There are also several trade publications such as Wood and Wood Products Magazine and Custom Woodworking Business Magazine (address for both: P. O. Box 1421, Lincolnshire, IL 600691421) which sometimes feature advertisements of companies that make seating or components for seating. They maintain a website called Industrial Strength Woodworking (http://www.iswonline.com) which appears to be growing all the time. Industrial Strength Woodworking contains the online version of W&WP’s “Red Book”, which is a huge source guide used by woodworking professionals to source suppliers. You may find a company that can help you there. There is also the WoodWeb (http://www.woodweb.com), and searching Google for “theater seat manufacturers” returns at least three good sites.
Another idea is to try to locate former Heywood-Wakefield factory representatives who worked for the theater seating division. Believe it or not, many of these gentlemen and women are active on the Internet and are generally pleased to be of assistance. (However we don’t have a list of these folks so please, no requests. If we find any we’ll publish their email addresses, and former Heywood reps are invited to contact us if they would like to make their past expertise and experience available to the public. All information we receive will be held strictly confidential, and only email addresses will appear on our website, at your discretion.) Back to the top
The old Heywood-Wakefield Company was the king of wicker and rattan furniture well into the 20th century, having nearly completely dominated this field in the second half of the 19th. Before the consolidation between Heywood Brothers & Company and the Wakefield Rattan Company, various labels were used and will appear on wicker furniture. Again, the most comprehensive source for this information is the first part of the book A COMPLETED CENTURY: THE STORY OF HEYWOODWAKEFIELD (see BOOKS, below), much of which appears verbatim in the first part of the “Rouland Book”. Please see this source before contacting us for information on wicker and rattan, as there is not a lot we can add to the discussion that’s not covered there. As stated above, we have no access to original pricing or dates of manufacture of a specific piece. In the case of wicker and rattan, many conventional antiques dealers have a good deal of knowledge on this category in general, and seem to be knowledgeable on Heywood-Wakefield to some degree as well.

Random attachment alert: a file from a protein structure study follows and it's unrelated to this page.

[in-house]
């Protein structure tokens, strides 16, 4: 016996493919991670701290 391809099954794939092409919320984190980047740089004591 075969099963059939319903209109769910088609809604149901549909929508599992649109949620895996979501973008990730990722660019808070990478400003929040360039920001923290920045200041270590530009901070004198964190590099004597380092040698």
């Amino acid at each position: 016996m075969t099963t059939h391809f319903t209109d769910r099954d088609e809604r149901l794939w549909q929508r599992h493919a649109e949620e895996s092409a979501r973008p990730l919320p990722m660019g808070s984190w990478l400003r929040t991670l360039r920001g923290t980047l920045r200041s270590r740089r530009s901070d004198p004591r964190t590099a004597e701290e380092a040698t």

In addition, some cities have antiques stores that specialize in wicker and rattan, and these are an obvious place to begin a search. Also, as mentioned in BOOKS, the Fine Arts section of most libraries will have books on American furniture which usually contain some discussion of this type of furniture. Back to the top
The old Heywood-Wakefield company had several lines that could be classified as Colonial or Early American, and from time to time pieces from these groups appear in used furniture stores, estate and garage sales, auctions, thrift stores, etc. To our knowledge, there is no one doing business exclusively in this type of Heywood-Wakefield, and no market for the styles seems to have established itself. Consequently, collectible values for these styles have not been established either, if in fact there are any. Our best guess is that whatever you paid for an item is what it’s worth, and that it is probably a mistake to buy this furniture with the idea of selling it for a profit. Once again, Rouland devotes a few passages to this subject.
Of course, any well-preserved piece of Heywood-Wakefield Colonial or Early American will have value as good used furniture, and you can approximate the value of an item by comparing it to what is available today. A visit to any higher quality traditional furniture store should provide a basis for comparison. The NICHOLS & STONE COMPANY (www.nicholsandstone.com), also of Garnder, Massachusetts, makes many high-quality pieces in Early American and Colonial Styles. Perhaps requesting their catalog will provide both a basis for value comparison and a source for furniture that is compatible with Heywood-Wakefield Colonial and Early American, should your goal be to add to furniture you already have. Back to the top
To our knowledge, there is no place to get vintage Heywood-Wakefield upholstery fabrics, of the types that are shown in the old catalogs, or as might be found on an individual piece of “found” furniture. Furthermore, the nature of the upholstery fabric business almost certainly guarantees that the companies which made original Heywood-Wakefield fabrics have long since closed or relocated. We do not reproduce the old fabrics; the fabrics on our website are chosen to reflect the original styles, but are modern fabrics that are in production today, and which meet today’s standards for durability, fire-retardancy, etc. Besides our fabrics, there are quite a few patterns available that are consistent with styles of the 1930s, 1940s and 1950s, but be prepared to shop in the high end of this market. The Schumacher Company has museum reproductions of original Joseph Hoffman fabrics and other wonderful “retro” patterns; Kravet has many stylish and interesting patterns that are suitable for older styles of furniture (and are more moderately priced); and such things as Frank Lloyd Wright museum reproductions are available through the Taliessen Foundation. The Los Angeles, California, area has an abundance of upholstery manufacturers and fabric suppliers, and there are thousands of patterns available during the January fabric show in High Point, North Carolina. There are also a number of vintage fabric sellers in the U.S. who advertise in various places, such as ECHOES MAGAZINE, but vintage fabrics must be carefully inspected for signs of fatigue before committing to expensive re-upholstery jobs, and we generally don’t recommend them for anything but replaceable cushions which can be changed easily and relatively inexpensively. Back to the top